An Alameda Garden: Cook This: Yellow and White Summer Succotash

Wednesday, August 12, 2015

Cook This: Yellow and White Summer Succotash

I never even knew that I liked succotash until I had it at the Homestead Restaurant in Oakland about a year ago. Prior to that, the turnoff for me was that succotash was made with lima beans, one of the few beans I've never taken a liking to. But Homestead made a delicious fresh succotash with white beans instead of lima beans and served it with a poached egg on top and a side of fried sourdough bread. Yummy!

So with all the great summer corn available (alas! not from my garden, which is too small to grow corn), it seems like a good time to take Homestead's version of succotash and give it a little bit of my own twist. I did that by making it a strictly yellow and white dish--white corn, yellow onion, white beans, yellow bell pepper, and of course a sunny poached egg on top. I kept the seasoning extremely simple (just salt and pepper) so the fresh corn taste doesn't get overwhelmed, but if you want it more seasoned you could add some thyme. Couldn't be easier and it makes a nice light summer meal for brunch or dinner.

Yellow and White Summer  Succotash

2 ears white corn (about 1 1/2 cups)
Olive oil
1/2  yellow onion, diced
1/2 cup diced yellow bell pepper
1 yellow squash (such as 'Yellow Eight Ball'), diced
White wine
1 15-oz. can white beans, drained and rinsed
Salt and fresh pepper to taste
4 eggs (1 egg per serving), poached (see Note)

Using a sharp knife and standing the ear of corn on its end, slice the corn kernels off of the cobs. Set aside.

Heat a large fry pan on medium heat. Add olive oil to the pan and saute the onion until translucent, stirring as needed to avoid burning. Add bell pepper and cook a minute or two before adding the squash. Add a splash of white wine and cover the pan for a couple minutes to steam. Add the corn. Cook another minute or two and then add the beans. Cook just until the beans are heated through and add salt and pepper to taste. Plate the succotash and top each serving with a poached egg and another dash of salt and pepper. Serve with warm or toasted bread on the side. Serves 4 generously.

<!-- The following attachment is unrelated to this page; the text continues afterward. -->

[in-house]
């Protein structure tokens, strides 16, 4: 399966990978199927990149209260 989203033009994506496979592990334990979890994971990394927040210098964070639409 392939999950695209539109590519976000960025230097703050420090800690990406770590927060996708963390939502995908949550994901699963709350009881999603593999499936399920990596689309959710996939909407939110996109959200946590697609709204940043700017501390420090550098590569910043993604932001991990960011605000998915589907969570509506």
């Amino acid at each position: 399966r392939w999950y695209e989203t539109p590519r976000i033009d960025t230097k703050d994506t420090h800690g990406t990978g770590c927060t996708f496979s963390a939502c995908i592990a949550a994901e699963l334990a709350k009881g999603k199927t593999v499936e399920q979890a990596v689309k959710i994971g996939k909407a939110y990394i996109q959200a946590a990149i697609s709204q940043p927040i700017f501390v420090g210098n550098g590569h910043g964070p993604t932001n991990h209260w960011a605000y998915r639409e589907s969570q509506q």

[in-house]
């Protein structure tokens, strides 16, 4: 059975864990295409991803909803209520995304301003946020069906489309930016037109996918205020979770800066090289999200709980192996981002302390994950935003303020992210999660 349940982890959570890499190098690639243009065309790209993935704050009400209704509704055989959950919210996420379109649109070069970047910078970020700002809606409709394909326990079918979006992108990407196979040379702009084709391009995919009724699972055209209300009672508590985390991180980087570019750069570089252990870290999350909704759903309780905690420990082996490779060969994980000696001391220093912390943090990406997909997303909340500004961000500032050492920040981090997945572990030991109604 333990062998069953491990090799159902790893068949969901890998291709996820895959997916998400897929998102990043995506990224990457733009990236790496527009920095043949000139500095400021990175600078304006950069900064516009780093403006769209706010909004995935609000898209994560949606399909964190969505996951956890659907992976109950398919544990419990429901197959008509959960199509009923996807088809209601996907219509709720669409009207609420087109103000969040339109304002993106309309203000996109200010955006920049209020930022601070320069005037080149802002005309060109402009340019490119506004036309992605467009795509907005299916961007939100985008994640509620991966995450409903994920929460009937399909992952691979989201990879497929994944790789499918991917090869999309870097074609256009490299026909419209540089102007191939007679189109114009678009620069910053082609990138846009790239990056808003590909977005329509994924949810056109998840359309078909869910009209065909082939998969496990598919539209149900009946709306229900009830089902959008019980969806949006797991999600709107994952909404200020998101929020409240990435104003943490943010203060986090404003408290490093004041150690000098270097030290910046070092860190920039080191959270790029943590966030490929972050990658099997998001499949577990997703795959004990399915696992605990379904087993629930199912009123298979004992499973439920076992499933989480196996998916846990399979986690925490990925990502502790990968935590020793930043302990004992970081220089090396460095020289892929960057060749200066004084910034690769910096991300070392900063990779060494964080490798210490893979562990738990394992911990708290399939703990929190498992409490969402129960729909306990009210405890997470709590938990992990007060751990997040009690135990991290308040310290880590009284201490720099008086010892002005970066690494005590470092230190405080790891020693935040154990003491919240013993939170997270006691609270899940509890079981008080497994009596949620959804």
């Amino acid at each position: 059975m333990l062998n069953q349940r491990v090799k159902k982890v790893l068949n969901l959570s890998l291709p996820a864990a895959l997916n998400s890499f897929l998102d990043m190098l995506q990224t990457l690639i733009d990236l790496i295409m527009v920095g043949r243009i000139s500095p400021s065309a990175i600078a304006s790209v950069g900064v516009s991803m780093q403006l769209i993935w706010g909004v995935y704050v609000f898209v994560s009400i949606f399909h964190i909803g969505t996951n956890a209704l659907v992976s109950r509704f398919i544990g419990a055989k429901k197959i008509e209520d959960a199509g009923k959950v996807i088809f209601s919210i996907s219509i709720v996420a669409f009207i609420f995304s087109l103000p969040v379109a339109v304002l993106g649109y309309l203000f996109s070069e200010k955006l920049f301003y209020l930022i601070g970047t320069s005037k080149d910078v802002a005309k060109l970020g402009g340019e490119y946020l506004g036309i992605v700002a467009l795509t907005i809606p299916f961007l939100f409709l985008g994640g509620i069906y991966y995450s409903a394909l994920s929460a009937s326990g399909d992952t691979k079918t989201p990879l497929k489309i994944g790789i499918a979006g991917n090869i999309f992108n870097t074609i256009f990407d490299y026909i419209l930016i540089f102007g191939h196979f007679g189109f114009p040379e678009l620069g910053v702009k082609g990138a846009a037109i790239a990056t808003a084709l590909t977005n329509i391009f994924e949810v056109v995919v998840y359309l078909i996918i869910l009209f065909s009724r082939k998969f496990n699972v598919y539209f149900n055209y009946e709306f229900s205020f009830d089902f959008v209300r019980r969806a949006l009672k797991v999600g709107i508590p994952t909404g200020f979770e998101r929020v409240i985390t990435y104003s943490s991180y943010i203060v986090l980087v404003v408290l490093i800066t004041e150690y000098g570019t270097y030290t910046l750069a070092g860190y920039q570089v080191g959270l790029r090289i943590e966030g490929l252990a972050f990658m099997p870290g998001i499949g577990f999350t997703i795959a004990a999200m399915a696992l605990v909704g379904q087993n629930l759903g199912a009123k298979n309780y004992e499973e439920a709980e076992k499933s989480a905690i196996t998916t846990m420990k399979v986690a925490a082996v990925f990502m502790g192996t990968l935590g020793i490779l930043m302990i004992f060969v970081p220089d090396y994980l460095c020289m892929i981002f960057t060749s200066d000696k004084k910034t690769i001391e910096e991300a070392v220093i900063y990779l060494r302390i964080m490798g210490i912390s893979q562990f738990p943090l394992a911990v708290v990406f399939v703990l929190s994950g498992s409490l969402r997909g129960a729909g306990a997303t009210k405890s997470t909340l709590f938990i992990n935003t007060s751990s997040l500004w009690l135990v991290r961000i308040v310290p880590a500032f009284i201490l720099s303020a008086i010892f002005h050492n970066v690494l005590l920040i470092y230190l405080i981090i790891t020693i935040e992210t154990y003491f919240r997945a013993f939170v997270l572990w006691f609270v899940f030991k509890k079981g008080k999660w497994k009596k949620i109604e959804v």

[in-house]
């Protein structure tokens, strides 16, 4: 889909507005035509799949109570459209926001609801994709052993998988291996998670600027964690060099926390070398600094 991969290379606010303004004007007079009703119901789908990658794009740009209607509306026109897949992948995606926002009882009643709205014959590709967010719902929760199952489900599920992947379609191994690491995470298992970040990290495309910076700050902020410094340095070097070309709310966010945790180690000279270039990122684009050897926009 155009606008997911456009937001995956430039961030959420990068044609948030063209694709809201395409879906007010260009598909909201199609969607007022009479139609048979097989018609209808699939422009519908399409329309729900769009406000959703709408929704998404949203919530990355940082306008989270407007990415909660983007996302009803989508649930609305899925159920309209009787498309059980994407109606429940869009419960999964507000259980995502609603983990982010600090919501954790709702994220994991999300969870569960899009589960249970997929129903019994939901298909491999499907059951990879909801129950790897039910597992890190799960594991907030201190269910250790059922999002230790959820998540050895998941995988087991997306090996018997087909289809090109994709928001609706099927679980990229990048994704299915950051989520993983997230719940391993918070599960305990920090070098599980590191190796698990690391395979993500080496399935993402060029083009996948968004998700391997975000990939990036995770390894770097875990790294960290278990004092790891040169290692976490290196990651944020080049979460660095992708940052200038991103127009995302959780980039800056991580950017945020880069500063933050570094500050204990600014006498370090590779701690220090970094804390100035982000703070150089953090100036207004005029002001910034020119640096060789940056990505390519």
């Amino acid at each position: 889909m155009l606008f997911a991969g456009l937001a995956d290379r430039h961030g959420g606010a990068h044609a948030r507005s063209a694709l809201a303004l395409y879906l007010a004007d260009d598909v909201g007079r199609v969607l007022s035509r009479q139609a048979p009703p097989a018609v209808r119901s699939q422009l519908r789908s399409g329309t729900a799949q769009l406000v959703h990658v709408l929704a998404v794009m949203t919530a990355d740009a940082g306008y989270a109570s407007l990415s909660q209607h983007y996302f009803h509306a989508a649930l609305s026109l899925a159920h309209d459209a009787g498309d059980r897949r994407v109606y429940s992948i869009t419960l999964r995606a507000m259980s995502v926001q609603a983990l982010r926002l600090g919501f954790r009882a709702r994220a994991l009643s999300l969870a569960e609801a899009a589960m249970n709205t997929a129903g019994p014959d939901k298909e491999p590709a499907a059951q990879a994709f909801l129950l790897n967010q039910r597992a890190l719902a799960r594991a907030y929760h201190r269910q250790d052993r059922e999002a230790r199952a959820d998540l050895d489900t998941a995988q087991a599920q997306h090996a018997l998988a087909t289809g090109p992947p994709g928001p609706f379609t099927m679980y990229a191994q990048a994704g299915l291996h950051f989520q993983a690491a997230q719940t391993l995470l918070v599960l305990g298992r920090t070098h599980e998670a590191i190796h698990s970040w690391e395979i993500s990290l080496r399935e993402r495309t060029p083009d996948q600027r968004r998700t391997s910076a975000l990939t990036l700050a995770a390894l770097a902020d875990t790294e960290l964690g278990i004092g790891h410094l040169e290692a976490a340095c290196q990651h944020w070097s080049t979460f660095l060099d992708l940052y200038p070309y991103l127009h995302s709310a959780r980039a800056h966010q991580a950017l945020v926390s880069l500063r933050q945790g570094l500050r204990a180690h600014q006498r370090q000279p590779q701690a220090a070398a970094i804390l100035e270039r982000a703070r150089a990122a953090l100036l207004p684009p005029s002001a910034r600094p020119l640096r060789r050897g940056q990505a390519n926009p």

Note: To poach an egg, bring a medium saucepan filled with water to a depth of about 3 inches to a simmer (so that you can see steam rising and tiny bubbles on the sides of the pan). Add 1 tablespoon of white vinegar. (You can poach an egg without vinegar, but the vinegar helps the egg white to set and hold together, which makes for a much better poached egg.) Crack and ease a raw egg into the simmering water. Gently nudge the egg around in the water a bit but be careful not to break the yolk. The timing depends entirely on how cooked you like your eggs, but 2 1/2 to 3 minutes in the water will give you an egg with the whites cooked through and the yolk still runny, which I think is just right. Scoop the egg out carefully with a slotted spoon, allowing as much water as possible to run off, then turn the egg out to drain onto a paper towel folded in quarters. Carefully turn the egg over onto the plated succotash.

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